"I used a halogen head lamp and a hand-held light," he says. "Even a familiar course can look alien at night."
The Last Marathon
Another Hawaii runner, retired Aloha Airlines pilot Mark Kippen, can look forward to a decidedly alien experience at his next race, regardless of how he trains. Kippen, 49, and his 16-year-old daughter, Paris, leave next week for Antarctica, where they will compete in the ominously nicknamed Last Marathon.
"I thought this was a way to up the ante, to increase the degree of difficulty a little bit," Kippen said.
|Top: Runners in Hawaiis first organized 100-mile trail run must navigate through rugged terrain, much of which requires a climb, such as this area, from the streams edge on the lower Judd trail.
Above: The Maunalaha Trail, at the start of the race, is about a half mile from the Hawaii Nature Center.
Now in its fourth running, the Antarctica Marathon is the only sporting event held on the highly restricted seventh continent. Runners will do two 13.1 mile loops crossing the scientific research bases of Chile, China and Russia and Uruguay.
Kippen learned about the race from a small ad in the back of a magazine. One quick inquiry later, he and Paris were shopping for cold-weather gear.
"Opportunities like this dont come up all the time," Kippen said. "Youve got to grab things when they come along."
Kippen, who regularly competes in road races, triathlons and other races, had no problem convincing Paris to make the trip.
"You cant just go to school and keep yourself in a box," she said. "Youve got to explore if you get the chance."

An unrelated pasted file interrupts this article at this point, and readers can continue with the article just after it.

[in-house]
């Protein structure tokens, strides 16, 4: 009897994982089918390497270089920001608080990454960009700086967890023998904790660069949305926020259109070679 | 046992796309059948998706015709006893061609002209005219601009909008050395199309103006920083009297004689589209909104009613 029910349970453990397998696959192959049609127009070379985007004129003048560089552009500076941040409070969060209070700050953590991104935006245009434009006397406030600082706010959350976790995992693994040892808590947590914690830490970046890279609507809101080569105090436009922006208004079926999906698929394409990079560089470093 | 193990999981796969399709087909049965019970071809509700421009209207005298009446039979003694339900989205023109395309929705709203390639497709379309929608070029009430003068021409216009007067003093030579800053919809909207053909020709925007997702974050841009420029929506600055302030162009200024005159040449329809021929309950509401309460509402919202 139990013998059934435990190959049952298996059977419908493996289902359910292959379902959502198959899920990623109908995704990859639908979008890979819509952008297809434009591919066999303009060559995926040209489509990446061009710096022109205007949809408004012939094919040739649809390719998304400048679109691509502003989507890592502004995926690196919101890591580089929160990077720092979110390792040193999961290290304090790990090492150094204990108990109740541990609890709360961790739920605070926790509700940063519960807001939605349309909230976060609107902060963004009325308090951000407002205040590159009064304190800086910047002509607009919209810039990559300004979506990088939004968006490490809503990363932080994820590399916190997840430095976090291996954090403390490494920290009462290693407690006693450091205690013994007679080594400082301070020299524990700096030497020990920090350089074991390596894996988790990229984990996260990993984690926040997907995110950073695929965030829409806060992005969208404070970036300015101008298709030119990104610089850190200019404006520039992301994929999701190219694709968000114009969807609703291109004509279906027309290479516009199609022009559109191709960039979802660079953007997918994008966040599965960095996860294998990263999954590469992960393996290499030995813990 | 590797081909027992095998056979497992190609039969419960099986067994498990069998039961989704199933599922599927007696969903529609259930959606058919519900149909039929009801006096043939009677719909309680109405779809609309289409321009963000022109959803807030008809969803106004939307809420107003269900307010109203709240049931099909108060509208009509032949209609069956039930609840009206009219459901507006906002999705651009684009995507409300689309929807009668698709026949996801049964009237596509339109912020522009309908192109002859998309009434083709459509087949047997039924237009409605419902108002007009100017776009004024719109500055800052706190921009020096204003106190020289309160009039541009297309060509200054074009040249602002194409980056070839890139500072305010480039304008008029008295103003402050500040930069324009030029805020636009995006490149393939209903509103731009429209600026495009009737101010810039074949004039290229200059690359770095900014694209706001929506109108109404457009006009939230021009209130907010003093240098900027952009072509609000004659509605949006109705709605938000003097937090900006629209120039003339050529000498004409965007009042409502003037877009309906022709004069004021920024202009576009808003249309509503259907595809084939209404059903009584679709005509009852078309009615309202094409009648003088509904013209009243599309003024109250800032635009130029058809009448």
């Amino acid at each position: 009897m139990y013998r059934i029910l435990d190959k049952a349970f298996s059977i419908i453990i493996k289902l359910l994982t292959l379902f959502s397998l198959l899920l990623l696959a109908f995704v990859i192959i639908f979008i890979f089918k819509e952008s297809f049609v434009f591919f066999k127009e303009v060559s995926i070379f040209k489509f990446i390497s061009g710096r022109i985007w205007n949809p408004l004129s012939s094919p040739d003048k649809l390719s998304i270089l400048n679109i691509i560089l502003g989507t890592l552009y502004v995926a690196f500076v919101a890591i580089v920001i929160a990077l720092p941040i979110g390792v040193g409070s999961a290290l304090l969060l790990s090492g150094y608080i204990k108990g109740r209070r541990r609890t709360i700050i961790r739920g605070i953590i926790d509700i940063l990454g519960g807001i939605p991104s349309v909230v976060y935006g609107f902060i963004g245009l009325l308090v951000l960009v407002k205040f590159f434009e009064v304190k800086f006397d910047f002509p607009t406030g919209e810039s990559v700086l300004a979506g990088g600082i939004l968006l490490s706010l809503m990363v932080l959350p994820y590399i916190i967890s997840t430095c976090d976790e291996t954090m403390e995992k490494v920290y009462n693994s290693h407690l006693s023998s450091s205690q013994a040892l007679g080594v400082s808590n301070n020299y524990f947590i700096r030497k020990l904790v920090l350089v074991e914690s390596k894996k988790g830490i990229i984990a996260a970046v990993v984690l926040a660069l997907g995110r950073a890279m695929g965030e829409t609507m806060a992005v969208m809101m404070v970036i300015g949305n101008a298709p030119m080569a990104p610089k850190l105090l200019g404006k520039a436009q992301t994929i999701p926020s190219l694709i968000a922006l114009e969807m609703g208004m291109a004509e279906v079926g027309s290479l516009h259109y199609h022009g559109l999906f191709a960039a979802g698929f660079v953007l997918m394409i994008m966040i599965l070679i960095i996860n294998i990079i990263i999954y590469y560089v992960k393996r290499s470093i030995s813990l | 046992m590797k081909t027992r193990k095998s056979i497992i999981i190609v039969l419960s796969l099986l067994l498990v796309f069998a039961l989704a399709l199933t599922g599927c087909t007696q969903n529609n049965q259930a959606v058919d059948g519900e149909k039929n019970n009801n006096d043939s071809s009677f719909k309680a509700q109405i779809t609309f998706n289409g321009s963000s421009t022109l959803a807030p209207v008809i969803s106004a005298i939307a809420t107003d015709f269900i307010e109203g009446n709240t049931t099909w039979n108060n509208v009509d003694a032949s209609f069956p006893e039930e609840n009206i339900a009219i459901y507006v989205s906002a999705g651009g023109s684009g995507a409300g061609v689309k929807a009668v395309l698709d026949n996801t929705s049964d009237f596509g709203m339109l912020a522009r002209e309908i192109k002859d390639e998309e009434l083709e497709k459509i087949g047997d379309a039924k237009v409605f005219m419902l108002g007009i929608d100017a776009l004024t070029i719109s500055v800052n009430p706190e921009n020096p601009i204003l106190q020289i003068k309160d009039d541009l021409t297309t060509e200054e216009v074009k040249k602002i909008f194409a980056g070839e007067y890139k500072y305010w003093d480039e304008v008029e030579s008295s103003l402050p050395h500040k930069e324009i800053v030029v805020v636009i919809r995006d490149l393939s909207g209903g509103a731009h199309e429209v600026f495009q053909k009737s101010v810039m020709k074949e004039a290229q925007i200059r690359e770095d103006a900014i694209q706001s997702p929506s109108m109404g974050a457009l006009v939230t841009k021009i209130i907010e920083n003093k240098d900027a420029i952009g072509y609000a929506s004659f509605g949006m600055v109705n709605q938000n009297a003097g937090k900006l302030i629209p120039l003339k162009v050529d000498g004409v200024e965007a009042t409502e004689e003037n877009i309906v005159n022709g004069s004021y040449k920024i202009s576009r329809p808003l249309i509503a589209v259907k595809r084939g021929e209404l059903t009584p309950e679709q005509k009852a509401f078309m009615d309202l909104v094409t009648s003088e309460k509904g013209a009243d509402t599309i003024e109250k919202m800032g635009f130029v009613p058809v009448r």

Paris, a sophomore at St. Andrews Priory, put aside swimming, dancing and other extracurricular activities to train for her first marathon last December. With her fathers guidance, she refined her running form and, despite never going more than 10 miles at a time in training, was able to finish the Honolulu Marathon in six and a half hours.
"Im not really a hard-core athlete like my dad, but I thought doing the marathon would be something in life to accomplish," she said. "It wasnt as bad as I expected. I thought Id be more tired at the end."
Paris said she is concerned about how she will perform in Antarcticas chilly conditions, but shes nonplussed about the trip itself. Last summer, she and father traveled to Peru. Her passport also has stamps from Cypress, Monaco, Egypt and most of the major European countries.
"I know Im lucky," she said. "It helps that my dad has an adventurous spirit."
The pair will travel from Hawaii to New York to Buenos Aires, Argentina. From Cape Ushuaia, they will board the Russian ice ship Lyubov Orlova and travel through the Beagle Channel past Drake Passage and the Shetland Islands and along the Antarctic Peninsula to King George Island, where the race will be held Feb. 5.
Temperatures are expected to be in the 40s on race day, but high winds could cause that to plummet. The Kippens are equipped for a tough run on gravelly, slushy, snow dusted pathways.
"It wont be terribly unbearable if nature cooperates," Mark Kippen said. "Itll definitely be an adventure."
Kippen, whose older daughter attends the Naval Academy Prep School, said the real joy of the trip will be in sharing yet another unique experience with Paris.
"Im very close with both my daughters and Im so pleased that Paris and I are able to do these events together," he said. "Its a real high for me. This trip is not about breaking any personal records, its just the experience."